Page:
Today is World Dyslexia Awareness Day (October 4). In 2019 everything has a day – World Unicorn Day (April 9), World Hug Day (January 21), World Chocolate Day (July 7) – but today is an especially important day for me because I’ve suffered from dyslexia for my entire life.
Right from the beginning I found it hard to look at a word and understand what I was seeing. I didn’t start properly reading until I was 9 and my entire school life I was behind my classmates. But it was the late 80s and that was just the way it was. I was labelled a bored student because I would always change the subject or distract my teaches and classmates when it was my time to read. The truth was, I was embarrassed. Embarrassed because I didn’t see on the page what they did.
It wasn’t until later in life, many years after I had finished school, that I was properly diagnosed. According to the Australian Dyslexia Association, Dyslexia is estimated to affect some 10% of the Australian population currently. This number is conservative, and they do believe it could be closer to 20%, as it is in the UK and Canada. Dyslexia is a neurological condition caused by a different wiring of the brain and the most common cause of reading, writing and spelling difficulties. There is no cure for dyslexia, however there are solid coping strategies that you can learn, and with awareness, comes the removal of stigma.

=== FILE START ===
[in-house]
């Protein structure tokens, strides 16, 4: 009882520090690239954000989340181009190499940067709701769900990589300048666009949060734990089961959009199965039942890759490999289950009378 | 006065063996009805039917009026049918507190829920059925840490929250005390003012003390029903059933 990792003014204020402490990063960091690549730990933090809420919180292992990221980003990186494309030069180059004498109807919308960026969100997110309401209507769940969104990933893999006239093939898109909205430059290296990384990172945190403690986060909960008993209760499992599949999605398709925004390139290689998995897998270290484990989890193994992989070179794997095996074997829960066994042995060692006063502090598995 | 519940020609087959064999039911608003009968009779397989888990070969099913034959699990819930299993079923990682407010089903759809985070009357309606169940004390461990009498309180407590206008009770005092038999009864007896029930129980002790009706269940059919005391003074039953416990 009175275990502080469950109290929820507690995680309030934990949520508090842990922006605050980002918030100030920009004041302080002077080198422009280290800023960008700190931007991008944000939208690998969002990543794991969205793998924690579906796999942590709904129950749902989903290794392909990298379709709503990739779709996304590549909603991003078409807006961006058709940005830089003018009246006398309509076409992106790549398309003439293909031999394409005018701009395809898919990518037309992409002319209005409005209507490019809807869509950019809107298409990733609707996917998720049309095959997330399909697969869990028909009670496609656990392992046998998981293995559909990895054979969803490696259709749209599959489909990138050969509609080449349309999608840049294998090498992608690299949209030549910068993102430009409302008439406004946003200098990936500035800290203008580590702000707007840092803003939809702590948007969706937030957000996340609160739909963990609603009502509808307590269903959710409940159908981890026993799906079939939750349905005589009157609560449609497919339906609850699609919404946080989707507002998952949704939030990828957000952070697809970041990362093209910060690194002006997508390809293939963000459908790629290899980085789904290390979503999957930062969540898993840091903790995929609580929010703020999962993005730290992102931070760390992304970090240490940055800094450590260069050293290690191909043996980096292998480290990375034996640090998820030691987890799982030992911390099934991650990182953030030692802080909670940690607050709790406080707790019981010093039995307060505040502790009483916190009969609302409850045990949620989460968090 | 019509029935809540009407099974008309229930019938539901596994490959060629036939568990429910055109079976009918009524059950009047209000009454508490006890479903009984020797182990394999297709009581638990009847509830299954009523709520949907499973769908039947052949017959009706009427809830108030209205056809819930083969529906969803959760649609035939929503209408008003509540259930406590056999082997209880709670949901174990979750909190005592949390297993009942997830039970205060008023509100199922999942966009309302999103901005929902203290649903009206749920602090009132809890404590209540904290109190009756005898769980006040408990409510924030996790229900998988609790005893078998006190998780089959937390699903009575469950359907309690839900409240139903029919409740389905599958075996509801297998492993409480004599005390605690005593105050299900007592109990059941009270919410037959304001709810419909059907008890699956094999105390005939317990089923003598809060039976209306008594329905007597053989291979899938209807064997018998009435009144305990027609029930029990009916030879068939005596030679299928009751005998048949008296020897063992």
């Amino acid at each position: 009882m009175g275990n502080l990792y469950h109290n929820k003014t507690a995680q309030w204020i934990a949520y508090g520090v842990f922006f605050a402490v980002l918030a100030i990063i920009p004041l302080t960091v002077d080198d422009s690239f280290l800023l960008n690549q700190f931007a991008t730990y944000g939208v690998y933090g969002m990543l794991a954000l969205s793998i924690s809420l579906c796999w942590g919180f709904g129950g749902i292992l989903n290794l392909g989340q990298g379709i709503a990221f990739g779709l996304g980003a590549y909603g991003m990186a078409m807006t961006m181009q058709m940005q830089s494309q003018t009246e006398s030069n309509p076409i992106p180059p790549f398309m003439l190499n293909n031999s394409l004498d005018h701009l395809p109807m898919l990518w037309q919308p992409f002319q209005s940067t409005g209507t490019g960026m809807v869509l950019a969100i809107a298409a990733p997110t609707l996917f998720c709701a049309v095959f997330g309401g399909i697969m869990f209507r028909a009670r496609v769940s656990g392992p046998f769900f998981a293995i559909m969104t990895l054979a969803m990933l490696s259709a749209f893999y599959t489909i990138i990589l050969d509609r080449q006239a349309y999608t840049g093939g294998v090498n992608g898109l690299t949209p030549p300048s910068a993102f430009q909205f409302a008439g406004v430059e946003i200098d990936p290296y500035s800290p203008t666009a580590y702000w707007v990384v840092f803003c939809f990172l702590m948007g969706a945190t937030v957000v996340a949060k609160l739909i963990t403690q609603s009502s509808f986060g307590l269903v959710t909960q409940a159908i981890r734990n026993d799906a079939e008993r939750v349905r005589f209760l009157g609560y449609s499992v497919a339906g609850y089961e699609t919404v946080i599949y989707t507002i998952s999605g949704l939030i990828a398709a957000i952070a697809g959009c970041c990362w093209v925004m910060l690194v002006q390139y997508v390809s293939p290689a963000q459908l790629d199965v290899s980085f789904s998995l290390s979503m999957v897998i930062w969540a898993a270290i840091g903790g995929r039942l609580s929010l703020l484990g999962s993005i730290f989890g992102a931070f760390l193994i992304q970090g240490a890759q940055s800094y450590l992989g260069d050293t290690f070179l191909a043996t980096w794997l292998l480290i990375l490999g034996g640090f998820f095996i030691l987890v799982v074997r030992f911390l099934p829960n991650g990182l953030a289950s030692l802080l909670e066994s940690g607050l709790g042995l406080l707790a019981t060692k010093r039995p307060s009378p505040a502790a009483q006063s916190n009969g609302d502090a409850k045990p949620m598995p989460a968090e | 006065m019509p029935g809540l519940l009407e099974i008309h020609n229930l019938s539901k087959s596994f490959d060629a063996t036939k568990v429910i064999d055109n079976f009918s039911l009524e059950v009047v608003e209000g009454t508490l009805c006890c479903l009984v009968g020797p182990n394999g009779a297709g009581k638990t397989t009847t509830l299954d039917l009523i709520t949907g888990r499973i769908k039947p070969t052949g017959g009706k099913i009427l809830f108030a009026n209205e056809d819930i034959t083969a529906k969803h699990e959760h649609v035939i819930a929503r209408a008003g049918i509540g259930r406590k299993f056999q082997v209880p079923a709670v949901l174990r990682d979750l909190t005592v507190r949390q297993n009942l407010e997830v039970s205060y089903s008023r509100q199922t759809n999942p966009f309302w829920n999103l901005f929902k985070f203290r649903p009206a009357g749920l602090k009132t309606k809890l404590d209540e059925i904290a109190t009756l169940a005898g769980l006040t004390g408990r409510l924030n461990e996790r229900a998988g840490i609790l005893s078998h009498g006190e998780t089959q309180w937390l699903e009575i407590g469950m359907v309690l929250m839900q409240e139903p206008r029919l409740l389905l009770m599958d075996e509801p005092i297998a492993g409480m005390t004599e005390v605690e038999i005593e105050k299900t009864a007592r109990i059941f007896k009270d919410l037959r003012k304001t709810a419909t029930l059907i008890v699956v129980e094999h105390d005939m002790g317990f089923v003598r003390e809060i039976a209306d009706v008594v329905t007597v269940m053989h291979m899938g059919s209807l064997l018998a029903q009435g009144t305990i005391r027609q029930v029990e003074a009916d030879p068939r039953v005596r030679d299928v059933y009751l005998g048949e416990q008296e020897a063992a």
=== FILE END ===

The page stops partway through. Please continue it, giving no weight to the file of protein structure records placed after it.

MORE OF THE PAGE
My mind is different, I have a somewhat photographic mind and even to this day I must really focus on the sounds or the constructs of a word. That’s perhaps why I gravitated towards cooking; the one place that consistently made me feel like I belong was the kitchen. Unlike school, making meals was a subject that felt natural for me to be involved in, and something I could easily do. Having dyslexia didn’t limit me in achieving my goals, it just means when I’m memorising a script for television, reading through a run sheet before I go on-air for radio, or even reading a bedtime story to my daughter I have to concentrate on each word and take it in my own time. Early detection is key, that’s why when my daughter Emily was very young I made it a priority to listen to how she reads words, sees letters and writes them down, always checking for the signs that perhaps her brain is wired the same as mine. There is no stigma, but there is a way forward.